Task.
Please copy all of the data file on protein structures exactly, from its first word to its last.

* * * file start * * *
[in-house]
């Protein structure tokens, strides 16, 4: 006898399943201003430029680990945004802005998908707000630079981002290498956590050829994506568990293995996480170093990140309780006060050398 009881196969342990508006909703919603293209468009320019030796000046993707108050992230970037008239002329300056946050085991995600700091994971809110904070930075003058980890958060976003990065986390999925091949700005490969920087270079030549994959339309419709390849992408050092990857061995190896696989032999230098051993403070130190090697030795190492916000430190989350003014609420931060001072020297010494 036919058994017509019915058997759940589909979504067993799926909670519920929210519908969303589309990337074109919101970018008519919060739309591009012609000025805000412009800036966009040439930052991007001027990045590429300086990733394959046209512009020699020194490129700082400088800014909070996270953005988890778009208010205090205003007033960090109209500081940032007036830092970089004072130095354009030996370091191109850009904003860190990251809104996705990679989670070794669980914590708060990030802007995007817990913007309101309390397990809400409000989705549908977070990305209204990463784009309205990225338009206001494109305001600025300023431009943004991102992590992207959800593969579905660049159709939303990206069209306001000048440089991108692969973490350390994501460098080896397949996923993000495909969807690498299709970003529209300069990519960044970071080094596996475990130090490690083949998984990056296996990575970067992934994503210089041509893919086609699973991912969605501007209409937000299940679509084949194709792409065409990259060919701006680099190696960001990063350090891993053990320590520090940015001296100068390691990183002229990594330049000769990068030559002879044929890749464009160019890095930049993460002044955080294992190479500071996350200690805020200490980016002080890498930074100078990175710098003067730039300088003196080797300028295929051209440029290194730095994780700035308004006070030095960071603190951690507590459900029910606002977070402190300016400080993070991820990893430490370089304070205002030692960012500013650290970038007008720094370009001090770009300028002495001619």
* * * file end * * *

[in-house]
């Protein structure tokens, strides 16, 4: 006898399943201003430029680990945004802005998908707000630079981002290498956590050829994506568990293995996480170093990140309780006060050398 009881196969342990508006909703919603293209468009320019030796000046993707108050992230970037008239002329300056946050085991995600700091994971809110904070930075003058980890958060976003990065986390999925091949700005490969920087270079030549994959339309419709390849992408050092990857061995190896696989032999230098051993403070130190090697030795190492916000430190989350003014609420931060001072020297010494 036919058994017509019915058997759940589909979504067993799926909670519920929210519908969303589309990337074109919101970018008519919060739309591009012609000025805000412009800036966009040439930052991007001027990045590429300086990733394959046209512009020699020194490129700082400088800014909070996270953005988890778009208010205090205003007033960090109209500081940032007036830092970089004072130095354009030996370091191109850009904003860190990251809104996705990679989670070794669980914590708060990030802007995007817990913007309101309390397990809400409000989705549908977070990305209204990463784009309205990225338009206001494109305001600025300023431009943004991102992590992207959800593969579905660049159709939303990206069209306001000048440089991108692969973490350390994501460098080896397949996923993000495909969807690498299709970003529209300069990519960044970071080094596996475990130090490690083949998984990056296996990575970067992934994503210089041509893919086609699973991912969605501007209409937000299940679509084949194709792409065409990259060919701006680099190696960001990063350090891993053990320590520090940015001296100068390691990183002229990594330049000769990068030559002879044929890749464009160019890095930049993460002044955080294992190479500071996350200690805020200490980016002080890498930074100078990175710098003067730039300088003196080797300028295929051209440029290194730095994780700035308004006070030095960071603190951690507590459900029910606002977070402190300016400080993070991820990893430490370089304070205002030692960012500013650290970038007008720094370009001090770009300028002495001619």